Is it true that Romania outlaws excessive weight and, therefore, there are "literally zero" people with a body mass above normal? No, that's not true. The website of the Chamber of Deputies, which typically initiates legislation and in some cases approves bills proposed by the upper house of the national parliament, shows no signs of such law. The chamber's spokesperson told Lead Stories that she has no knowledge of any bills proposing that. The country has a significant share of overweight populations, including children, though it scores relatively low on the overall obesity index among European states.
The claim appeared in a post on Instagram on February 6, 2023. The caption said: "Romania is BASED" (a slang term for carrying yourself with swagger.) The on-screen text continued:
Why being fat is illegal in Romania
Here is what it looked like at the time of writing:
(Source: Instagram screenshot taken on Thu Feb 9 16:20:24 2023 UTC)
The video showed the controversial British-American blogger and former kickboxer Andrew Tate, arrested in Romania in December 2022 on charges related to the exploitation of women. He did not talk about the legality of being overweight in this clip. Instead, he said:
In Romania, you see literally zero fat people. And the reason for that is because it's not socially acceptable. Fat shaming works to the point where people will train just for vanity.
The same clip featuring Tate appeared on YouTube as well.
But the post's claim stated in the on-screen text is false, and Tate's monologue involves factually incorrect statements.
A search for relevant keywords in Romanian ("masa," "greutate", "supraponderal", "supraponderalitate", "obez", "obezitate", "obezitatii", "corporal") on the website of the lower house of the Romanian parliament, the Chamber of Deputies, shows no results.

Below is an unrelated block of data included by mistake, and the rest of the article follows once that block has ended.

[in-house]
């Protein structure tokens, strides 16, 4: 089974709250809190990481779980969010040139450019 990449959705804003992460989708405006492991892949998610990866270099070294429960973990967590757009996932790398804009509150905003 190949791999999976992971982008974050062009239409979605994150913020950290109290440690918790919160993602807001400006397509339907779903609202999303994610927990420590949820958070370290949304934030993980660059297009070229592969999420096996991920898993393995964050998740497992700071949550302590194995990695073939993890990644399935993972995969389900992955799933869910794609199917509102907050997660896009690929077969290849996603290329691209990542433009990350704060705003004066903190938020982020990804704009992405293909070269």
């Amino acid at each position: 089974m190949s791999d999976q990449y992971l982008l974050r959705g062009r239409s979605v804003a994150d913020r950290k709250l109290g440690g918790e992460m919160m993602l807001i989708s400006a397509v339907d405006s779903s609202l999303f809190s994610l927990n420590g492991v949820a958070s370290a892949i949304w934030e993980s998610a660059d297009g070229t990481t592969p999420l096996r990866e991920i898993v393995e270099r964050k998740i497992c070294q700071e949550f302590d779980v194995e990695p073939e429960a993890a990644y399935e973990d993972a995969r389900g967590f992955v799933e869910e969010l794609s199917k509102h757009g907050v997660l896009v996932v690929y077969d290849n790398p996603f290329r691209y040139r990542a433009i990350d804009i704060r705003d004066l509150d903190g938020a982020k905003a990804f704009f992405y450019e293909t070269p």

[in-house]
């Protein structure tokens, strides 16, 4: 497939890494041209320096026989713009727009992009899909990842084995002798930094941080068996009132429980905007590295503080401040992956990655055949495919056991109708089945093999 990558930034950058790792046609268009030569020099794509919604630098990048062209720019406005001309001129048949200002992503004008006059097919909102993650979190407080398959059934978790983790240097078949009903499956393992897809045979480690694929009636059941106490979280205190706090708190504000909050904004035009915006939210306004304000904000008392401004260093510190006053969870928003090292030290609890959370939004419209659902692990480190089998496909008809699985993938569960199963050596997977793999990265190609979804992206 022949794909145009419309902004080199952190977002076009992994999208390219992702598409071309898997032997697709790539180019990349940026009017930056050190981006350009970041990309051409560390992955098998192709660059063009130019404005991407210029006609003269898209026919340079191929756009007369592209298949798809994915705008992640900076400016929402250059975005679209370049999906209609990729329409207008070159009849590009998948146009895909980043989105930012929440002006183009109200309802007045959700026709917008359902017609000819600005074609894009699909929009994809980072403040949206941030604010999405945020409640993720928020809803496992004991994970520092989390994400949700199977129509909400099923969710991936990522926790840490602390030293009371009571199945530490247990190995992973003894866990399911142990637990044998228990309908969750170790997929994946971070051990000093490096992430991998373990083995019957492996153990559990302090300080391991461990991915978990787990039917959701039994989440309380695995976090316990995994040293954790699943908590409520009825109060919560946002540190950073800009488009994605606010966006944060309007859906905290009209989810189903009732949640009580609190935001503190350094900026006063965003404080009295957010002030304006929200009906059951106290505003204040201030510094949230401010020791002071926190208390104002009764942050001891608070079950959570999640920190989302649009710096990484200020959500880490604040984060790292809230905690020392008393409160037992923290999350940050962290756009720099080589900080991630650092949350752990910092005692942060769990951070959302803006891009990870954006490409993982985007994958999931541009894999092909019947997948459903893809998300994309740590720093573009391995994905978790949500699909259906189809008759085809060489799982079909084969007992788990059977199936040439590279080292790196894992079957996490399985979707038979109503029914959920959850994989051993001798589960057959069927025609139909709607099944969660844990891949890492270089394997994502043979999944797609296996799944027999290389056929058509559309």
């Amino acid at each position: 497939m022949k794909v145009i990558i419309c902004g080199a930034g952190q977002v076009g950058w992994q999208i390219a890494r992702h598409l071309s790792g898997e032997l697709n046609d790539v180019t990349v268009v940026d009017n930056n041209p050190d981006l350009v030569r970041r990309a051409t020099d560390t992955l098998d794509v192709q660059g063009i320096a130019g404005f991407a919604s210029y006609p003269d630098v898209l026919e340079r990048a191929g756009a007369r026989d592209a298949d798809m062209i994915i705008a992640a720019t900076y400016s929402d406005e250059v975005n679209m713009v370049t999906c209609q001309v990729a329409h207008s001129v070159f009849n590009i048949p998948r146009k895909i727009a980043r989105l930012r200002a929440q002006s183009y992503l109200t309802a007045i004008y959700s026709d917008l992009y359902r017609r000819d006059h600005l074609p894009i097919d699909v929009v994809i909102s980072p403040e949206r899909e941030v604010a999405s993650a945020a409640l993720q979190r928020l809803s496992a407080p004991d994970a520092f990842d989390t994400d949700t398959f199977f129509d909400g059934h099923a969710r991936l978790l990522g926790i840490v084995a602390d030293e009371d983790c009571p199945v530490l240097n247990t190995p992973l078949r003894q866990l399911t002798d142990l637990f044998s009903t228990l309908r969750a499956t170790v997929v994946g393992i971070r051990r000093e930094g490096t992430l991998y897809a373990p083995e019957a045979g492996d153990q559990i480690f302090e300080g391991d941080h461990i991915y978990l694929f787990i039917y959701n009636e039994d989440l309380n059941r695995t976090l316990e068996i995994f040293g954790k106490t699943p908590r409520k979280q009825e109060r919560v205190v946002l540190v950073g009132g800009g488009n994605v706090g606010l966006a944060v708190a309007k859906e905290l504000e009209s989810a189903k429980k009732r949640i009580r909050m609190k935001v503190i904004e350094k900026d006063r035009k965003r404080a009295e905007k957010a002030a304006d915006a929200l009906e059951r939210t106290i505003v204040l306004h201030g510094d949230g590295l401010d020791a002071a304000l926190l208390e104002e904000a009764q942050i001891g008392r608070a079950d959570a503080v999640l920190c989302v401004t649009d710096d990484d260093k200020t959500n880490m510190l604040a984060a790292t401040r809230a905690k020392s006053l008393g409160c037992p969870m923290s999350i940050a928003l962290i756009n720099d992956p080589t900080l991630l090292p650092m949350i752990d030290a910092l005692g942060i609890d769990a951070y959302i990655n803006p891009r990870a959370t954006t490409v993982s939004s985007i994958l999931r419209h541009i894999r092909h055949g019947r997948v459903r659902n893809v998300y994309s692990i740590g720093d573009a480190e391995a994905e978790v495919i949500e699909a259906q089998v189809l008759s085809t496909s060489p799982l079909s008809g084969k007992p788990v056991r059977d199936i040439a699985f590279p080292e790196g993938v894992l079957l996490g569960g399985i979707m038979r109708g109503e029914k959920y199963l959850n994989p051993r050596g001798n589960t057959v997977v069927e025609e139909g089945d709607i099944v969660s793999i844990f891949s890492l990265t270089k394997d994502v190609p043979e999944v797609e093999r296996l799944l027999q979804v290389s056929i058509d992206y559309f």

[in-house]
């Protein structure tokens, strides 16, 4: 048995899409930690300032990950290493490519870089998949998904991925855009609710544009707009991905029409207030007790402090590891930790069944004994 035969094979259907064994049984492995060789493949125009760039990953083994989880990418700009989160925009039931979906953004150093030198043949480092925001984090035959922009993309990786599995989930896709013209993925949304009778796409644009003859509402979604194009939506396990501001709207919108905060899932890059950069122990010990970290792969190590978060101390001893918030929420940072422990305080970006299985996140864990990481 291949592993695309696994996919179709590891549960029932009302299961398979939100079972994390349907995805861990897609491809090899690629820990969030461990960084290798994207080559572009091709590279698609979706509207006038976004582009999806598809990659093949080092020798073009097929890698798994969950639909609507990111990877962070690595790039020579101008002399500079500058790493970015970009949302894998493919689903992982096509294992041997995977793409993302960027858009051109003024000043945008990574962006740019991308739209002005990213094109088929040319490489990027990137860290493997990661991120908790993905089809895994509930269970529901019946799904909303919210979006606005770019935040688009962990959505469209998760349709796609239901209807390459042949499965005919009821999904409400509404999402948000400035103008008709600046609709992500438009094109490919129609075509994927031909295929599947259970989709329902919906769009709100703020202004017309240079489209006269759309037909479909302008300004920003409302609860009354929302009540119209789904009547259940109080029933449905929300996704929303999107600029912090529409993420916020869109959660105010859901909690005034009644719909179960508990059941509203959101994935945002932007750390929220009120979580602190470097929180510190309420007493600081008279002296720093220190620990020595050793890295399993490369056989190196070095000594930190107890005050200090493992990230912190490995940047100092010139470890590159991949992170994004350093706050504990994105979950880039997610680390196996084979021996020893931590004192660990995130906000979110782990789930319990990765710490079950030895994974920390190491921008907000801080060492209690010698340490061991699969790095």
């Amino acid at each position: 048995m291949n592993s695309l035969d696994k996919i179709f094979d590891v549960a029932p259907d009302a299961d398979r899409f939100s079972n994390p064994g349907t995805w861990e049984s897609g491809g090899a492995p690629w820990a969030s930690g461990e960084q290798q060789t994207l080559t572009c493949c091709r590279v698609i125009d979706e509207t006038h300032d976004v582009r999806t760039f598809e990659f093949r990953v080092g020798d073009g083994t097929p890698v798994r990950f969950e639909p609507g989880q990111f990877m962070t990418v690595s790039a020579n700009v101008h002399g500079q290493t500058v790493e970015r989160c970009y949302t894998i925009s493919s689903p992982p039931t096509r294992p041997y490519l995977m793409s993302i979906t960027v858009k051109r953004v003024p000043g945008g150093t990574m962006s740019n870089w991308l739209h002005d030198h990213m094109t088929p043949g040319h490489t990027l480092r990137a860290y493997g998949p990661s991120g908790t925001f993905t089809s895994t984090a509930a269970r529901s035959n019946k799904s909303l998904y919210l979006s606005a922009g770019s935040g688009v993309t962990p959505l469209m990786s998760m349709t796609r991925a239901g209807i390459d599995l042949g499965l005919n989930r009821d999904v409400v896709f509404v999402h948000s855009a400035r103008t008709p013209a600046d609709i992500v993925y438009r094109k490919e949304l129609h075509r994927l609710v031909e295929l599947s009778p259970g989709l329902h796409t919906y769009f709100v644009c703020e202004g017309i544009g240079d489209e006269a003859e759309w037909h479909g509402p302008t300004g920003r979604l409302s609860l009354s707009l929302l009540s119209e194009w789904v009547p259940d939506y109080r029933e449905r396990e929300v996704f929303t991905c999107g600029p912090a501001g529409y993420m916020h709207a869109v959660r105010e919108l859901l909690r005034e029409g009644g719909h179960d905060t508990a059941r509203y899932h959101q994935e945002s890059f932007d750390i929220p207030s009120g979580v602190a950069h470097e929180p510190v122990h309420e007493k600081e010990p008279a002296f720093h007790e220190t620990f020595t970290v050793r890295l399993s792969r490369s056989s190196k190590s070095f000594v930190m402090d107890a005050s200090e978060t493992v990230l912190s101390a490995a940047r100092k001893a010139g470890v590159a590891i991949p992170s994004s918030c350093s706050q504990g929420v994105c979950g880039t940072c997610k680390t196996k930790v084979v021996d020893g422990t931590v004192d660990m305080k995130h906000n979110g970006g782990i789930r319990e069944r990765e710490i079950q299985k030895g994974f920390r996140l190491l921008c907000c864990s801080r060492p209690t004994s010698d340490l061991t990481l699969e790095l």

Both chambers of the Romanian parliament can initiate legislation, but to become law, a bill has to be approved by both of them. Had a law prohibiting being overweight existed, it would appear on the site of the Chamber of Deputies.
Moreover, a search form that allows a search by topic of legislative initiatives that didn't or haven't yet become law shows nothing that would indicate a discussion about prohibiting overweight at the national level.
never heard of such a law.
According to the 2019 official European Union (EU) data, Romania is among the European countries with a low share of obese people:
In 2019, for the population aged 18 years and over, the lowest proportions of women considered to be obese were observed in Italy (10.7 %), Romania (10.8 %), Bulgaria (11.9 %) and Cyprus (14.1 %). On the other hand, obese men registered the lowest shares in Romania (11.1 %), Italy (12.9 %), the Netherlands (13.2 %) and France (14.3 %).
Obesity is not a subjective term -- it can be calculated using the body mass index (BMI). According to the U.S. Centers for Disease Control and Prevention, the term "obesity" only describes the most severe cases of excessive weight:
- If your BMI is 25.0 to <30, it falls within the overweight range.
- If your BMI is 30.0 or higher, it falls within the obesity range.
The EU and the World Health Organization (WHO) use the same classification.
The World Obesity Federation estimates the national risk of becoming obese in Romania as 7 out of 10:
(Source: Worldobesity.org screenshot taken on Thu Feb 9 18:11:24 2023 UTC)
The 2019 WHO country profile additionally emphasized that in Romania:
... overweight and obesity rates in children have increased over the last decade to reach 15 %
The 2022 WHO report concluded that 58 percent of Romanians are overweight.
The government has implemented a set of regulations to reduce the scale of the problem, but, according to the September 2022 World Obesity summary, the existing policies and programs do not make overweight illegal or impose any penalties on people from this group.
Lead Stories previously debunked claims related to body mass, for example, here.
Lead Stories fact checker Irina Tacu contributed to this article.